Now, don't get me wrong . . . the more you can increase your income, the better. But the quicker and easier thing to determine is your standard (or cost) of living.
But here's the problem. People will rarely "give up to go up" in life. In other words, they're rarely willing to take a step back in their lifestyle in order to have a greater tomorrow.
For instance, I know a guy who had a dream that he believed God put in his heart. But he knew that dream would require some temporary sacrifice. So he sold his 5,000 square foot home that sat on 5 acres of land and moved his family of five into a two bedroom apartment for a few years.
You see, right there, some people would say that's impossible to do or that they could never do that. But what they really mean is that they'd never "want" to do that.
But this guy explained the dream he had in his heart to his family and they all bought into the idea and so no one complained about their change in lifestyle because they had a goal, a dream, a new mission now.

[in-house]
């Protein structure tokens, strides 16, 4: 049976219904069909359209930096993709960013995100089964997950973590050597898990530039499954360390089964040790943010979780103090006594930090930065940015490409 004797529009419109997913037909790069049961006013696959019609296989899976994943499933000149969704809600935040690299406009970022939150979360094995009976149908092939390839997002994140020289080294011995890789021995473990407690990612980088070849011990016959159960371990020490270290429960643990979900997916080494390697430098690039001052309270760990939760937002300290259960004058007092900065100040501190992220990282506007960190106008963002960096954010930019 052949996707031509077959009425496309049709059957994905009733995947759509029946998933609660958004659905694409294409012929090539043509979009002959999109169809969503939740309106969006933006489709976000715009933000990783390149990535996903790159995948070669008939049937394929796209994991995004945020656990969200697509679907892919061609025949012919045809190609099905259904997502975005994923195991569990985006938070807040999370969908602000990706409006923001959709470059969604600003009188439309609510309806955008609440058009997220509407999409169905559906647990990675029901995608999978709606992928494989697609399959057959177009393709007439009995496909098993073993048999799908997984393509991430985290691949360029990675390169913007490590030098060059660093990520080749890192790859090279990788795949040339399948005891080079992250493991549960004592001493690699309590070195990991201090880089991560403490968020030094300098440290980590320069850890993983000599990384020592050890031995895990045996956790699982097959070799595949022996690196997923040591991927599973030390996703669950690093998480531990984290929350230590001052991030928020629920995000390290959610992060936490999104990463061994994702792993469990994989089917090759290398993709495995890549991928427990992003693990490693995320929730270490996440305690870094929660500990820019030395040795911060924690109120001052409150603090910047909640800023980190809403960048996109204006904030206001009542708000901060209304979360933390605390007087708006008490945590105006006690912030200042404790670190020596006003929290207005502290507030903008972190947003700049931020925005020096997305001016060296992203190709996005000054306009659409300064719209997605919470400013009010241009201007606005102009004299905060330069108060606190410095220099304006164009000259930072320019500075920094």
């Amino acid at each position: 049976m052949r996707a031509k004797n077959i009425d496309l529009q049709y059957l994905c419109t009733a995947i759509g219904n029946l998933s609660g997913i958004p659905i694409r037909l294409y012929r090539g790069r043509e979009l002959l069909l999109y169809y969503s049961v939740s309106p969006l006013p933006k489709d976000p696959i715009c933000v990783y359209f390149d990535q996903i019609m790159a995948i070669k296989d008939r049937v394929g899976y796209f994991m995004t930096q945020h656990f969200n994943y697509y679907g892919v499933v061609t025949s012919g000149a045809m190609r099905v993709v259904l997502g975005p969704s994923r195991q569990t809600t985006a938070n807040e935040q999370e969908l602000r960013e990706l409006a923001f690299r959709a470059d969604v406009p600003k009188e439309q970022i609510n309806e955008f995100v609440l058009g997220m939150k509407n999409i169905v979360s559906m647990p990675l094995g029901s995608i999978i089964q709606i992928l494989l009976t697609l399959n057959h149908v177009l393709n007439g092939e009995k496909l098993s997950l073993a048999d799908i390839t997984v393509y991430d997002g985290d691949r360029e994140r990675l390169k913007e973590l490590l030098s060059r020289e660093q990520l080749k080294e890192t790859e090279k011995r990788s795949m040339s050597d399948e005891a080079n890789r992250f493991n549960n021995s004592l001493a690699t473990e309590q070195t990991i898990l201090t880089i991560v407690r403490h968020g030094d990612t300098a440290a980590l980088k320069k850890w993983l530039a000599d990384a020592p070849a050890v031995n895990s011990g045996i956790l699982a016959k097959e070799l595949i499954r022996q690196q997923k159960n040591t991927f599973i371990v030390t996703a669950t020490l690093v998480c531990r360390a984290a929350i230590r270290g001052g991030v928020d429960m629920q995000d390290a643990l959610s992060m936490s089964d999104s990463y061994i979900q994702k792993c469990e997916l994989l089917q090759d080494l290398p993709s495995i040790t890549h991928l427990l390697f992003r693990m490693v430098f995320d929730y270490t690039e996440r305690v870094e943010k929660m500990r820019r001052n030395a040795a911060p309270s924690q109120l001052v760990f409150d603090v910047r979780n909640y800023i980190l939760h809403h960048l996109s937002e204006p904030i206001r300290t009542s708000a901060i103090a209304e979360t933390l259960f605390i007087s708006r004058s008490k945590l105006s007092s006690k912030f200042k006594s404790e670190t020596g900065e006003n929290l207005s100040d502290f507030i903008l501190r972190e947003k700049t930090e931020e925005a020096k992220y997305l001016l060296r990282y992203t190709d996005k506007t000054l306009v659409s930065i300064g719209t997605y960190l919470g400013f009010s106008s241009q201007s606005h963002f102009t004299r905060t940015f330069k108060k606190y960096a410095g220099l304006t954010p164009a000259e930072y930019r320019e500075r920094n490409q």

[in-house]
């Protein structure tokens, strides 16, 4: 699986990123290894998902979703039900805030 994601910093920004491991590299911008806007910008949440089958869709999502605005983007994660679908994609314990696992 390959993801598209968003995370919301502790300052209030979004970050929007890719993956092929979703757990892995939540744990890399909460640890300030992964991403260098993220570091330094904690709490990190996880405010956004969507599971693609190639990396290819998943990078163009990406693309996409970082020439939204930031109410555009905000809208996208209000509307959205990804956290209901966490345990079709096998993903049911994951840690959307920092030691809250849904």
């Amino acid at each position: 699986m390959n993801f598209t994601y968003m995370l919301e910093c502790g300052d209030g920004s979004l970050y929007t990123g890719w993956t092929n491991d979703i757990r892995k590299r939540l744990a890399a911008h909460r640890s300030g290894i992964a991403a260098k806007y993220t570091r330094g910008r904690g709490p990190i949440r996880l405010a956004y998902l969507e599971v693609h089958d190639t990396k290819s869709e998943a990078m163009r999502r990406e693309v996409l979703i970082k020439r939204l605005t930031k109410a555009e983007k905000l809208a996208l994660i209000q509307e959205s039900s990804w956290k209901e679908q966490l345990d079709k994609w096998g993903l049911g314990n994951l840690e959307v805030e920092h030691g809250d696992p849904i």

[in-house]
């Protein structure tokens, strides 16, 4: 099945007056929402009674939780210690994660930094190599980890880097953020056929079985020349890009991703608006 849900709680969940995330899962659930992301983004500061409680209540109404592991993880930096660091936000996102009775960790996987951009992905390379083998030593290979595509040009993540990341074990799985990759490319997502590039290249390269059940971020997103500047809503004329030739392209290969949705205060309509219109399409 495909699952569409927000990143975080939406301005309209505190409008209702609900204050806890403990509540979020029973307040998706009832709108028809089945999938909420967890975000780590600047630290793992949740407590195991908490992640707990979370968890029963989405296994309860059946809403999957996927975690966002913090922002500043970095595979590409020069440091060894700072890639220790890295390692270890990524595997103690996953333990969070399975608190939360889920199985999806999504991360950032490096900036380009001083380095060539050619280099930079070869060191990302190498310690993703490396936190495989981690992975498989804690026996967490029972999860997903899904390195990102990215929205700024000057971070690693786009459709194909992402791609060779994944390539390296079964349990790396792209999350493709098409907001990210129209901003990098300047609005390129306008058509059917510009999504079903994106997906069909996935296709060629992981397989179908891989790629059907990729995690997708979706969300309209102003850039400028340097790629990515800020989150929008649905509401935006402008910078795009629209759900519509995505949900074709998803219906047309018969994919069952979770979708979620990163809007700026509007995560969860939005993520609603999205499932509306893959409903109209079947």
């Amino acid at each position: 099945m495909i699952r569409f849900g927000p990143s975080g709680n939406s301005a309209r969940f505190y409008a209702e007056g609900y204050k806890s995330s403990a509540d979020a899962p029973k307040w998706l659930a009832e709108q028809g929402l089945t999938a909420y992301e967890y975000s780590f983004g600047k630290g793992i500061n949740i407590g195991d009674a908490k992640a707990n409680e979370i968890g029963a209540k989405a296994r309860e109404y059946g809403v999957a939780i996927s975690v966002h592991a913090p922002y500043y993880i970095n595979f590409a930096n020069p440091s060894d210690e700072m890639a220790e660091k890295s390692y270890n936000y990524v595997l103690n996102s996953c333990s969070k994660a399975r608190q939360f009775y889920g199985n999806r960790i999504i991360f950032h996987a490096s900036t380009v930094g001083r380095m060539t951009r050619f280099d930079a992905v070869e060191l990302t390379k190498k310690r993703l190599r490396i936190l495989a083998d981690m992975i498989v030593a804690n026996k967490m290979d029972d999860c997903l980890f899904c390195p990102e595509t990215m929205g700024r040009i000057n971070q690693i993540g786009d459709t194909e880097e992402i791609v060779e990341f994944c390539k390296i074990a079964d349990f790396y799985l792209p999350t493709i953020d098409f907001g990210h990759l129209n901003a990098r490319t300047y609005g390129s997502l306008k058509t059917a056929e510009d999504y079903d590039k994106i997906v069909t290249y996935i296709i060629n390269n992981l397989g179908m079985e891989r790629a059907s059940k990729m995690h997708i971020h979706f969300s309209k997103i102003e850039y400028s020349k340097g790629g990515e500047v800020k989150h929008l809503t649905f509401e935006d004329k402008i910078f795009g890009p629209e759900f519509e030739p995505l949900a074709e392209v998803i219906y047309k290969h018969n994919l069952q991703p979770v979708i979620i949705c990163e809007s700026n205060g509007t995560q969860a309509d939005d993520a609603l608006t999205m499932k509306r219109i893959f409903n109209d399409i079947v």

So the parents stayed in one room and the other room had bunk beds set up in it for the three kids.
Today, that man has fulfilled his dream and his entire family has more than they've ever had in their entire lives. But had he not been willing to "give up to go up" — in other words, be willing to give up something in order to have something better down the road — then he'd not have his dream fulfilled today.
So don't defeat yourself by talking yourself out of something by thinking of it like it's an impossibility.